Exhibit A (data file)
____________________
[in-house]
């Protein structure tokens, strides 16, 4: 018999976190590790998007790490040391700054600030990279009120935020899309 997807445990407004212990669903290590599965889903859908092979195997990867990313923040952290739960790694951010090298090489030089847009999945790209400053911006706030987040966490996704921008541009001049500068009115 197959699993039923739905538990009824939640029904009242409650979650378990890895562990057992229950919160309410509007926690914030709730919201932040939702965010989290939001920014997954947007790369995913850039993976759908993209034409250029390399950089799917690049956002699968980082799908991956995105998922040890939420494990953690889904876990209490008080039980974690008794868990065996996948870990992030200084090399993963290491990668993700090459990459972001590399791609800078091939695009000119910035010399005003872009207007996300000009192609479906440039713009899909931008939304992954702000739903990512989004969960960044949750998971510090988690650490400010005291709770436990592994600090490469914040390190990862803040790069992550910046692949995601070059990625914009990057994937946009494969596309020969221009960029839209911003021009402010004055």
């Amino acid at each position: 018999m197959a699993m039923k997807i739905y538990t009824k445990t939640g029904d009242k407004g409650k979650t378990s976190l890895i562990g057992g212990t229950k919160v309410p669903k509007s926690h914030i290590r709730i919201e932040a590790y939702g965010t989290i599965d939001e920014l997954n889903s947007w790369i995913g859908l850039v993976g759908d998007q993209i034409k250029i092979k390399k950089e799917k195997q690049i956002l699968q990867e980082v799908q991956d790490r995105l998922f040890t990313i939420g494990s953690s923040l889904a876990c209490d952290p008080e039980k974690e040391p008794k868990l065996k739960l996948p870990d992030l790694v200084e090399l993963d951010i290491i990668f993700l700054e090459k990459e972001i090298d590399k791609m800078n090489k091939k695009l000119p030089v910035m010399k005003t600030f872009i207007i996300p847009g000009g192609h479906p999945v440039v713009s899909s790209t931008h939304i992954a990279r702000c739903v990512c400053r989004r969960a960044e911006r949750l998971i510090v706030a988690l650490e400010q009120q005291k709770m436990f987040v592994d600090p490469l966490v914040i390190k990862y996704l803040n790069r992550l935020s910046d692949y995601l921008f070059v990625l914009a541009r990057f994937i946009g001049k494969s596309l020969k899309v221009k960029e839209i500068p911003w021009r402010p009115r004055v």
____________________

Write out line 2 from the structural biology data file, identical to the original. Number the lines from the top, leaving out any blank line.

């Protein structure tokens, strides 16, 4: 018999976190590790998007790490040391700054600030990279009120935020899309 997807445990407004212990669903290590599965889903859908092979195997990867990313923040952290739960790694951010090298090489030089847009999945790209400053911006706030987040966490996704921008541009001049500068009115 197959699993039923739905538990009824939640029904009242409650979650378990890895562990057992229950919160309410509007926690914030709730919201932040939702965010989290939001920014997954947007790369995913850039993976759908993209034409250029390399950089799917690049956002699968980082799908991956995105998922040890939420494990953690889904876990209490008080039980974690008794868990065996996948870990992030200084090399993963290491990668993700090459990459972001590399791609800078091939695009000119910035010399005003872009207007996300000009192609479906440039713009899909931008939304992954702000739903990512989004969960960044949750998971510090988690650490400010005291709770436990592994600090490469914040390190990862803040790069992550910046692949995601070059990625914009990057994937946009494969596309020969221009960029839209911003021009402010004055």